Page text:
Google Demo Day for women gives top prize to Bridgit startup
Construction app developed with help from U of T entrepreneurship experts
Bridgit – a communications app for construction workers – is the winner of the first women’s edition of Google’s Demo Day for entrepreneurs.
Out of more than 450 applications from 40 countries, Bridgit was selected as one of just 11 startup teams to pitch at the event, held at Google’s headquarters in Mountain View, California.
They were the only Canadian team pitching alongside entrepreneurs from Brazil, Israel, Mexico, South Korea, Spain, the United Kingdom and the United States.
“Google Demo Day was an amazing opportunity to share the stage with entrepreneurs from around the world,” said Lauren Hasegawa, co-founder of Bridgit. “We're extremely thankful for the opportunity to present and it felt great to bring home the win to Canada.”
For generations, construction workers have been building our cities. But while architecture, tools and materials have changed, communication between teams has largely remained the same.
“From the day a project breaks ground to the day that it is completed, a team is expected to communicate mission-critical information with post-it notes, excel spreadsheets, email and walkie-talkies,” said Mallorie Brodie, co-founder of Bridgit.
The Canadian startup is bringing construction sites into the 21st century with an app that allows developers, general contractors and subcontractors to access clear and documented information about a project.
The female founder duo first met thanks to The Next 36, headed by U of T’s Ajay Agrawal, and designed to foster the entrepreneurial spirit of high-potential undergraduates.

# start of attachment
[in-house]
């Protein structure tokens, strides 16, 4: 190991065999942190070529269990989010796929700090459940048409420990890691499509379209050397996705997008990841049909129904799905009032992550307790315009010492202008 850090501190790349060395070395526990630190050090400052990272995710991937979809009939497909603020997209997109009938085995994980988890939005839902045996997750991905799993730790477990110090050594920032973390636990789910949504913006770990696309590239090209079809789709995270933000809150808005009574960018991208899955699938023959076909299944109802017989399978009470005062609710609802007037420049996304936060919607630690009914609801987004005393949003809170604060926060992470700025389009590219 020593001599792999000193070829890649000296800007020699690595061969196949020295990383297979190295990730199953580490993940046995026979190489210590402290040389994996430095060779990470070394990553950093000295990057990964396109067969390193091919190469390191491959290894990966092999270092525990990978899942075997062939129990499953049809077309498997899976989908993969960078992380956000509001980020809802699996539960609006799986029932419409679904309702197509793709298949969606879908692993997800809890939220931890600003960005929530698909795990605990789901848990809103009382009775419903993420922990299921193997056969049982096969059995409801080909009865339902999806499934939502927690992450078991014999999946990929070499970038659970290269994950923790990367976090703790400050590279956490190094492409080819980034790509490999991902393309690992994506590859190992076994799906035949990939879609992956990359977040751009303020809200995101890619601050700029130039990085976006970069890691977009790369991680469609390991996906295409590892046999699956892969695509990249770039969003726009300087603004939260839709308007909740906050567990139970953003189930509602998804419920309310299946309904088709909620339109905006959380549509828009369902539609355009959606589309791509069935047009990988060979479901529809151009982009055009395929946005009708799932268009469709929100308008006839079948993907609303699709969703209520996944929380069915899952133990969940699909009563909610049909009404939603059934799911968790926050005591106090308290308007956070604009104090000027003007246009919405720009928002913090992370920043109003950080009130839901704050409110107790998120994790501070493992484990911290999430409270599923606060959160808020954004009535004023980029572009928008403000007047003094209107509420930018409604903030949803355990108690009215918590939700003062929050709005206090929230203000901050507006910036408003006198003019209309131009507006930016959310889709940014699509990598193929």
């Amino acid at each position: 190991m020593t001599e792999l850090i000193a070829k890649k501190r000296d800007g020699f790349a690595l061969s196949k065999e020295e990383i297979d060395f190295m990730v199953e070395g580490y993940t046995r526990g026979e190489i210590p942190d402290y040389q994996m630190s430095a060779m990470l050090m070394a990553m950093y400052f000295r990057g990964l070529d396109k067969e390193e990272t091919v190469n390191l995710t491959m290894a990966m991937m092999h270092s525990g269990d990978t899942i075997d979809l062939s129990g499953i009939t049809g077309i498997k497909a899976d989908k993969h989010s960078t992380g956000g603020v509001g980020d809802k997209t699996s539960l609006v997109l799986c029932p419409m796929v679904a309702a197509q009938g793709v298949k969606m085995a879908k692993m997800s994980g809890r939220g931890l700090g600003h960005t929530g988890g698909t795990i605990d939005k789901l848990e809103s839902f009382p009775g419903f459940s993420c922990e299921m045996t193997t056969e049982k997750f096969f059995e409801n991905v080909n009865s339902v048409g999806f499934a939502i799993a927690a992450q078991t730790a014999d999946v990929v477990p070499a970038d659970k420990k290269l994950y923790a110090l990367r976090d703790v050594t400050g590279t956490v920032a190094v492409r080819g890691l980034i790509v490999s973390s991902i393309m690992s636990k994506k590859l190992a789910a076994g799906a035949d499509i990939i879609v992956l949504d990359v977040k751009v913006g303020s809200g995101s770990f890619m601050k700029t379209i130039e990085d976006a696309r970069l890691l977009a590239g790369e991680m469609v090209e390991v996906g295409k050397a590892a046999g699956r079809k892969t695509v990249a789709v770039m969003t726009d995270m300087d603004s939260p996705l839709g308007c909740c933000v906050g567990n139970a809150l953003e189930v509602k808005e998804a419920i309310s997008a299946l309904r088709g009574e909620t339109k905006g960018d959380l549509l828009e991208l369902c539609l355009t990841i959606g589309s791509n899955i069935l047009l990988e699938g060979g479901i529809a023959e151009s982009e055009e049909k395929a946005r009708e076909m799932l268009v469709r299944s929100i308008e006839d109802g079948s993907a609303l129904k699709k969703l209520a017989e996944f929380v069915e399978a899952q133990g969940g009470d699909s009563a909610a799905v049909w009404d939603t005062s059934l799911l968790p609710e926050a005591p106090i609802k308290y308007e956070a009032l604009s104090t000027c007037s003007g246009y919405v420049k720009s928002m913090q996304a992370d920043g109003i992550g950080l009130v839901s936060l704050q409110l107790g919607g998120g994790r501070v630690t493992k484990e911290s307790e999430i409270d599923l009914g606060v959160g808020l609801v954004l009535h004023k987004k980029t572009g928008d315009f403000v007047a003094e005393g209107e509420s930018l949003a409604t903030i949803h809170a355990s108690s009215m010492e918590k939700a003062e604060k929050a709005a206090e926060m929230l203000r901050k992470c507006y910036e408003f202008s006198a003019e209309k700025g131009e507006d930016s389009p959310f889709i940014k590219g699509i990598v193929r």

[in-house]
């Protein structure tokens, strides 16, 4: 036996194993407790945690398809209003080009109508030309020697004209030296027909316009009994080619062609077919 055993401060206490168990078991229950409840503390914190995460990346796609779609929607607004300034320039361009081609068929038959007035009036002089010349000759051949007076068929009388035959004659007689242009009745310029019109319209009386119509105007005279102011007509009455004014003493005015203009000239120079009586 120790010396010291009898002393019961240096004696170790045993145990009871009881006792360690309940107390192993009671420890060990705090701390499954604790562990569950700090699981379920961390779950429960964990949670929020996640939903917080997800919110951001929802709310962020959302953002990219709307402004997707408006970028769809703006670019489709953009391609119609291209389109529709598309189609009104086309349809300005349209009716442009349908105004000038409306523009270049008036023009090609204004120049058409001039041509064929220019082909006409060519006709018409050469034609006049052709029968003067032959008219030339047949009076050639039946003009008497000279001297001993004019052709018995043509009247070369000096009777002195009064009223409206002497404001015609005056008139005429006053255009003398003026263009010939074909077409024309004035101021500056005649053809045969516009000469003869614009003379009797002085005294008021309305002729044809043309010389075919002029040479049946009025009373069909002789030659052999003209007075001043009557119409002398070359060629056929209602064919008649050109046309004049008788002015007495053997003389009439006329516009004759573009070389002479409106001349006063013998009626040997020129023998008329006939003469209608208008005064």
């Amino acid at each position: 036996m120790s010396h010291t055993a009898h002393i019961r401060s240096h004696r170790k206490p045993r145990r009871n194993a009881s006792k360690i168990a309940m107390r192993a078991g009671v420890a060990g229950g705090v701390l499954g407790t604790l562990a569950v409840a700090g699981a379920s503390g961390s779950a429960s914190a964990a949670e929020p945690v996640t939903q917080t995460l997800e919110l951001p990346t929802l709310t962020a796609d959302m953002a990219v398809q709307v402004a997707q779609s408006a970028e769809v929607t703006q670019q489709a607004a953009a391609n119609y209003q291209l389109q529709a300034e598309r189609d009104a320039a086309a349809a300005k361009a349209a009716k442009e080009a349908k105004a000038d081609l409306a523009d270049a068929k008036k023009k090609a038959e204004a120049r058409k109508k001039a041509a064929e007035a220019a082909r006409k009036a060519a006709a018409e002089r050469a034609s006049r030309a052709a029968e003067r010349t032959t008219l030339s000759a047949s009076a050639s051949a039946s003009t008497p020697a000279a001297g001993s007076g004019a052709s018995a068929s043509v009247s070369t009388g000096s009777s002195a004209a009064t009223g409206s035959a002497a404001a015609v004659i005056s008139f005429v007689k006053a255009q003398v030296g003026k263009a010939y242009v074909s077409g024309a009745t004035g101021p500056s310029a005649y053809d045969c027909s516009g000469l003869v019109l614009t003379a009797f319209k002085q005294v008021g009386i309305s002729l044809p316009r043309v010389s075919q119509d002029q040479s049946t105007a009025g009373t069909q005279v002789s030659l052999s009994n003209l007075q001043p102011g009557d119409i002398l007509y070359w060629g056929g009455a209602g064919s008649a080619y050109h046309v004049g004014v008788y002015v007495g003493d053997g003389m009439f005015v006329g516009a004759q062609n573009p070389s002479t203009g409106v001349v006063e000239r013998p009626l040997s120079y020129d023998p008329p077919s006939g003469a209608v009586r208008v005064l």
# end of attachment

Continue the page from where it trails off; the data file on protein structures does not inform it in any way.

After graduating from the University of Western Ontario, they moved on to hone their partnership and business concept at Rotman’s Creative Destruction Lab, one of U of T’s nine campus-linked accelerators.
Bridgit impressed all three demo day judges with their business solution marketed to both commercial and residential builders. Based on judging criteria including business model, team and traction to date, Hasegawa and Brodie won the judges' vote for the top prize of the day.
“Overall, the judges commended Bridgit on both our traction and our approach to customer acquisition and sales growth,” said Hasegawa. “We believe these two things are core to building a successful company in Canada and are excited to continue to build on the strong foundation we already have in place.”
Karen Sievewright, managing director of U of T’s Banting & Best Centre for Innovation & Entrepreneurship, said “Not everyone effectively leverages the many different opportunities and supports available for entrepreneurs in their school or region, but that cannot be said of Bridgit.
“These two young women have worked to turn their potential as student leaders into a viable business with huge applications in the construction industry, a traditionally male-dominated field,” Sievewright said. “While they would likely have gotten to this stage on their own, we’re proud to have been able to help accelerate their growth through two U of T supported initiatives.”
Google Demo Day is held each year but this was the first time Google for Entrepreneurs chose to create a second event dedicated to female founders, addressing the fact that the vast majority of funding is invested in male-led ventures.
“We know that women around the world are creating and building incredible tech companies,” said Mary Grove, director of Google for Entrepreneurs. “We aim to help connect them with mentors, access to capital and shine a spotlight on their efforts.”
While Google Demo Day doesn’t offer any immediate prizes, Bridgit will reap the benefits of getting the tech giant’s stamp of approval. This could include getting their foot in the door with investors, attracting the attention of potential large corporate partners and being able to hire more quickly.
Startups who have pitched at the previous two Demo Days have gone on to raise approximately $3.5 million dollars in funding from investors who attended the pitches, followed by an additional several million dollars after the event.